Search
  • Sandy Stetson

Do You Know the Difference Between a Bridle and a Halter?

Updated: Jul 6


If you have ever been around horses in the past, you have likely seen that they have a lot of gear. Between shoes, saddles, reins and more, there is a lot of equipment (also known as tack in the horse world) to keep track of—and one of the biggest causes for confusion? We find that it tends to be the difference between a halter and a bridle.


At first glance, halter and bridles look quite similar, as they are both worn on a horse’s head. However, that is almost where their similarities end. Today, we will take you through the difference between the two so you can add to your equine equipment education!


What Is a Horse Halter?

A horse halter is worn over the horse’s head and is used to guide the horse in certain situations. The halter has a strap that goes behind the ears, a strap that goes under the jaw and a strap that circles around the snout. Halters are used for leading and tying up horses by using pressure signals over their nose to direct them.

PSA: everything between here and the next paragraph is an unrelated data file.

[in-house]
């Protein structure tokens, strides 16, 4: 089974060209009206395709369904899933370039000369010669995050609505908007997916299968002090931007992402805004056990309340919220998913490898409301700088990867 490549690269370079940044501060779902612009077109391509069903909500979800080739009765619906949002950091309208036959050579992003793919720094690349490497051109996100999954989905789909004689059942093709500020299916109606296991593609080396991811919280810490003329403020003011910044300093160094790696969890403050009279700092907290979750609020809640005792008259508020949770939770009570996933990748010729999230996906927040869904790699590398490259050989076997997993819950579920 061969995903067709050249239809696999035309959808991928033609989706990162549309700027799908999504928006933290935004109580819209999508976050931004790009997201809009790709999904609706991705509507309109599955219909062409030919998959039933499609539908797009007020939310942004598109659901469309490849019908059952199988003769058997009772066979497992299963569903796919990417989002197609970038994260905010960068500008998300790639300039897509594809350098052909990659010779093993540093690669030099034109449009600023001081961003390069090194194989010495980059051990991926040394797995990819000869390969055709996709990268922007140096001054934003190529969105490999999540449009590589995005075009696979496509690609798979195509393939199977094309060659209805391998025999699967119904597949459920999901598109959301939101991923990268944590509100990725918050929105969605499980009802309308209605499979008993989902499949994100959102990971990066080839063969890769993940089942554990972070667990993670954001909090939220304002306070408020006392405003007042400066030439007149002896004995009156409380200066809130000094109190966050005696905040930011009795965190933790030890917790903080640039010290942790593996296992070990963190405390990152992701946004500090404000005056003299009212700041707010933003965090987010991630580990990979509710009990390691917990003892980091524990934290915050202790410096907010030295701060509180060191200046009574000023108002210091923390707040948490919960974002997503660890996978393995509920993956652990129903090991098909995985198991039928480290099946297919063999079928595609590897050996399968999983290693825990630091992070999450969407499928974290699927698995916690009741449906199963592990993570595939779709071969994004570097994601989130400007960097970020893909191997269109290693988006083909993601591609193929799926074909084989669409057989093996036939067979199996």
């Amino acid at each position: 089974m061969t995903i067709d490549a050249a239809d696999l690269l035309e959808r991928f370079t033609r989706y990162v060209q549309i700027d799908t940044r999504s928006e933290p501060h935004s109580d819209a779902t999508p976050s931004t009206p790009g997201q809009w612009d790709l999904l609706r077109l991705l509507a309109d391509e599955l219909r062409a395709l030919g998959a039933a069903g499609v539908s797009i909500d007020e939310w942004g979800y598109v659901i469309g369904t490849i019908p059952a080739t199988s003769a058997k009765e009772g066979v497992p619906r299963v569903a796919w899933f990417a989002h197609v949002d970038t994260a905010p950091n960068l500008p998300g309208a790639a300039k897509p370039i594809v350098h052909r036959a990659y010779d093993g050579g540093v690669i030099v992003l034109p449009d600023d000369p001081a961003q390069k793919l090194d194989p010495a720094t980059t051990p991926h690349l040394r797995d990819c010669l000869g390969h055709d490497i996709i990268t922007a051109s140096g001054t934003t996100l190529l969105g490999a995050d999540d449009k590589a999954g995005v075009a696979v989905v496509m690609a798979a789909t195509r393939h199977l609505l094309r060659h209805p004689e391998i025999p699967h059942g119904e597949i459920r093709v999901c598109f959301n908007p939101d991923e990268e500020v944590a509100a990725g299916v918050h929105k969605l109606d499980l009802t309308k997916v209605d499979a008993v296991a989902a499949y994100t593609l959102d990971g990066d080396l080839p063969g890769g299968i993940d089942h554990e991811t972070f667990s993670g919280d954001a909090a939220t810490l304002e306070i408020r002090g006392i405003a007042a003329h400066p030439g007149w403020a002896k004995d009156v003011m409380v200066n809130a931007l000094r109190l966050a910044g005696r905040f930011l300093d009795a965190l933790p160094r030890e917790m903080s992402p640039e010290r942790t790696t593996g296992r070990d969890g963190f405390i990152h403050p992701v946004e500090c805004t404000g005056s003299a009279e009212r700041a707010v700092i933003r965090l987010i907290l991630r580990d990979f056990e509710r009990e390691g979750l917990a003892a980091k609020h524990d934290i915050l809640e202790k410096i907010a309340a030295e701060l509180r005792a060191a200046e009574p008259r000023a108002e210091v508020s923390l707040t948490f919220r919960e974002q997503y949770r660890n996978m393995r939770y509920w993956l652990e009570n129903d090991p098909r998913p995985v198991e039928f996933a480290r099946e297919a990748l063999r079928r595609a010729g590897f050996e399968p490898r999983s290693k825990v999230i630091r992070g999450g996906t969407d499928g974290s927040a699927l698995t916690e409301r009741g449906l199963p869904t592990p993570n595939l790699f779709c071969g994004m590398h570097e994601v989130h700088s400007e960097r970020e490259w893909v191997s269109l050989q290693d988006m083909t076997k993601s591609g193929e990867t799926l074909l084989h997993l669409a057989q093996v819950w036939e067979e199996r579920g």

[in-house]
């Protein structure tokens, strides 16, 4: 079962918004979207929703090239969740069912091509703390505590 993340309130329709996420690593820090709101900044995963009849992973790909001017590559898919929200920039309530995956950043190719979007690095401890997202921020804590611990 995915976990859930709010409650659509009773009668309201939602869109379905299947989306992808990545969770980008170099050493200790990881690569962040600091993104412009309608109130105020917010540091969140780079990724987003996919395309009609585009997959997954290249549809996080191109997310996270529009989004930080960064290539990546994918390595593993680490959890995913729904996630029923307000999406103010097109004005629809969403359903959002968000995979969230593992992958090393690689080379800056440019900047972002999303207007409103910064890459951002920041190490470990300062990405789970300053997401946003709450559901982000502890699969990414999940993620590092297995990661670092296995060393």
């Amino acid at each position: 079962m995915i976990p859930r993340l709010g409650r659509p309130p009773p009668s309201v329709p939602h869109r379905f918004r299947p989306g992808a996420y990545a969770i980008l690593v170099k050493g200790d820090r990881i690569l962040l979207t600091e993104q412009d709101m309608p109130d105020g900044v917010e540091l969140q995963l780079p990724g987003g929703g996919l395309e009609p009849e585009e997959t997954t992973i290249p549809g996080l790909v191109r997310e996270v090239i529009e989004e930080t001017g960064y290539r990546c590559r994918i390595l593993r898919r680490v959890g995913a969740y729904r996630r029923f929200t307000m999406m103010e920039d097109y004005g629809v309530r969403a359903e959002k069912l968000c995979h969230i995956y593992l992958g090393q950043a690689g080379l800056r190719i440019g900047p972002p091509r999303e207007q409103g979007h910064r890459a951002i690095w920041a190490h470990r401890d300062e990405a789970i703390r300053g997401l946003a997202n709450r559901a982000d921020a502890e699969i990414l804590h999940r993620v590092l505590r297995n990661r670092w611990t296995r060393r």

The biggest difference between a halter and a bridle is that the halter does not have a bit (which goes in a horse’s mouth) and is attached to a single lead rope as opposed to two reins. The halter is also called a “head collar” in some parts of the world, which is a helpful analogy as it is most similar to a collar for a dog.


What Is a Horse Bridle?

A horse bridle is the headpiece that is used when someone actually rides a horse. A bridle has a strap that goes behind the ears, under the jaw and around the snout, but the snout strap will also have a bit that sits in the horse’s mouth and is connected to two reins.


The reins and bit are how a rider communicates with the horse—when pressure is applied to the bit, the horse will be trained to perform a specified action.


Bridles are only used for riding and should never be used to secure a horse. If there is an emergency scenario, the horse’s jerking could pull on the bit and do damage to its mouth if it is tethered via its reins.


If you'd like to learn more about horses in person, we'd love to have you visit us at Sombrero Stables! Check out our website today for more info or to book your visit.


Copyright © 2022 Sombrero Stables


65 views0 comments

Recent Posts

See All